Duplicated: Seniors & Falling: Part 2 Tips To Prevent Seniors from Falling

Falls can occur for many different reasons, but fortunately there are a number of preventative measures that can be taken by personal as well as professional caregivers to significantly reduce a senior’s risk of falling and incurring a serious injury. Preventing a fall is something to take seriously. I have seen firsthand how a fall many times results in long recovery times. Making sure my loved one doesn’t fall should be on the top priority list for anyone looking after seniors who are fall risks. I am going to provide some tips below, but I want to first make sure people are aware of what the intrinsic and extrinsic risk factors are that cause falls in the home and what the difference is between them. Intrinsic risk factors pertain to the client’s own body as well as the effects of aging and extrinsic risk factors pertain to the client’s home environment. Now that we know the difference, let’s look at a list of both intrinsic and extrinsic risk factors. 

Intrinsic Risk Factors Personal Risk Factors 

• Advanced age of 65+ 

• History of previous fall(s) Acute Medical Conditions 

• Low blood pressure/orthostatic hypotension 

• Stroke 

• Seizure Chronic Medical Conditions 

• Parkinson’s disease 

• Arthritis 

• Meniere’s disease 

• Poorly controlled diabetes or epilepsy 

• Brain disorders Chronic Medical Conditions 

• Cataracts 

• Glaucoma 

• Heart rhythm abnormalities 

• Alzheimer’s disease and other dementias 

• Osteoporosis Physical Conditions 

• Balance and gait (unsteady manner and style of walking) 

• Musculoskeletal system − Muscle atrophy due to limited physical activity − Joint stiffness due to calcification of tendons and ligaments − Increased curvature of the spine associated with inability to maintain balance and proper posture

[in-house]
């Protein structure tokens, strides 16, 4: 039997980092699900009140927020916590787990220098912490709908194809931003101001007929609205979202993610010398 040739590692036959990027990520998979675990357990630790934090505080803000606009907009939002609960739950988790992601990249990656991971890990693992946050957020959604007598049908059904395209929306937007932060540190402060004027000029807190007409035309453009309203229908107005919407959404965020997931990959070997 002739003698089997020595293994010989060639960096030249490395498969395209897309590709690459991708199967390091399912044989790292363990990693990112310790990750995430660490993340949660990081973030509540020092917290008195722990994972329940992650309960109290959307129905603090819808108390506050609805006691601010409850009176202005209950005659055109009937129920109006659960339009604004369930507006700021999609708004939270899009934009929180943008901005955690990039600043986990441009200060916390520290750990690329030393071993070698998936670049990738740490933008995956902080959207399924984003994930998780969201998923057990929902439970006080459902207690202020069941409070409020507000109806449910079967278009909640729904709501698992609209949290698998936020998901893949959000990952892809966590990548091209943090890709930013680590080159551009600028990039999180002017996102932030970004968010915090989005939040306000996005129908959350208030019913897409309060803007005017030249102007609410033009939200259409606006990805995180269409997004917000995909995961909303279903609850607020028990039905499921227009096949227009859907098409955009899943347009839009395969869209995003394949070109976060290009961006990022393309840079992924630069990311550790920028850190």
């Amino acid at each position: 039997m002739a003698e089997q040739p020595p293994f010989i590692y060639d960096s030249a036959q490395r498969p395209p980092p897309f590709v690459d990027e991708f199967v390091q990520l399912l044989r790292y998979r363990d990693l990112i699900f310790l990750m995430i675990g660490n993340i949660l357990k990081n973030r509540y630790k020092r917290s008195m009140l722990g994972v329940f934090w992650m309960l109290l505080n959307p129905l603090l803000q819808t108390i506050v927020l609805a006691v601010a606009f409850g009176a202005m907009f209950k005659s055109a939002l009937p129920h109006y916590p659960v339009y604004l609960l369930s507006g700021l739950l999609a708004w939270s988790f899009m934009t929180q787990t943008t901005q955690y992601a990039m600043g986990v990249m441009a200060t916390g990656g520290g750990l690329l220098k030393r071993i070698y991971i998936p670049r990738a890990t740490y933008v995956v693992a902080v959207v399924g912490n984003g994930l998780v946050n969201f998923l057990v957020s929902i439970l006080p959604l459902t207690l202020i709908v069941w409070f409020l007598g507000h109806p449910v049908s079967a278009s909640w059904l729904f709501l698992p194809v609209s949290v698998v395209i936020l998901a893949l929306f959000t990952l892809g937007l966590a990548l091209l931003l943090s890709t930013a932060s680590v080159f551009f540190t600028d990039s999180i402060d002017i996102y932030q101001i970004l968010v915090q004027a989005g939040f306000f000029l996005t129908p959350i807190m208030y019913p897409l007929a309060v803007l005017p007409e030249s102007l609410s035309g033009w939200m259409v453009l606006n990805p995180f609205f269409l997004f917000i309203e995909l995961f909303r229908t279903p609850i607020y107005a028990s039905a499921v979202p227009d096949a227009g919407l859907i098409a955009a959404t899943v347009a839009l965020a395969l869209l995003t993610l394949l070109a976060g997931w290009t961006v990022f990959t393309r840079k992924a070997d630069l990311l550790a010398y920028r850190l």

• Mental status − Impaired memory − Confusion − Disorientation 

• Vision − Decline in visual acuity − Decreased night vision − Altered depth perception − Decline in peripheral vision − Glare intolerance − Dizziness

Extrinsic Risk Factors/Home EnvironmentCondition of Ground Surfaces 

•Uneven walkways

• Floor coverings with loose or thick-pile carpeting, loose mats or sliding rugs, upended linoleum or tile flooring, highly polished or wet ground surfaces 

• Clutter, personal items or pets in pathways Bathtubs and Toilets (i.e., equipment without support, such as grab bars) Design of Furnishings (i.e., height of chairs or beds and lack of handrails on stairs) Illumination Conditions (i.e., low intensity or high glare) Extrinsic Risk Factors/Medications Polypharmacy (takes 4 or more medications) 

• Drug-drug interactions and side effects 

• Cardiac medications 

• Hypoglycemic agents Affects the Central Nervous System 

• Sedatives/hypnotics 

• Antihypertensives/diuretics 

• Analgesics 

• Antidepressants 

• Alcohol Can Cause Urgency in Elimination (i.e., laxatives and diuretics) Can Cause Postural Hypotension (i.e., antihypertensive and diuretics) Treatment Supplies (i.e., tubing for IV medication or oxygen therapy) Extrinsic Risk Factors/Other Type and Condition of Footwear 

• Improperly-fitting shoes from edema or other foot problems 

• Heavy orthopedic shoes 

• Incompatible soles − Rubber crepe soles which may stick to linoleum floor surfaces − Slippery soles − High heels Assistive Devices 

• Improper use of device (i.e., bedside rails left up resulting in fall risk from patient climbing over) 

• Inadequate assistive devices and lifting devices 

• Canes (i.e., wrong height, worn tips, improper use) 

• Walkers (i.e., wrong height, broken, wrong type, does not fit home environment) 

• Wheelchairs (i.e., brakes not properly working, which can impair transferring techniques and activities)

First and foremost I want to say, Consult Your Doctor, falls and fractures are not an inevitable part of growing older, and many can be prevented. Your doctor can assess your risk of falling and suggest personalized strategies for improving mobility and preventing injury and then a caregiver can help to keep you or your loved one on track with the personalized strategy. Remember, there are minor changes and home modifications that can significantly reduce seniors from falling. Below is a list of some preventive measures you can take. 

Engage in Regular Physical Activity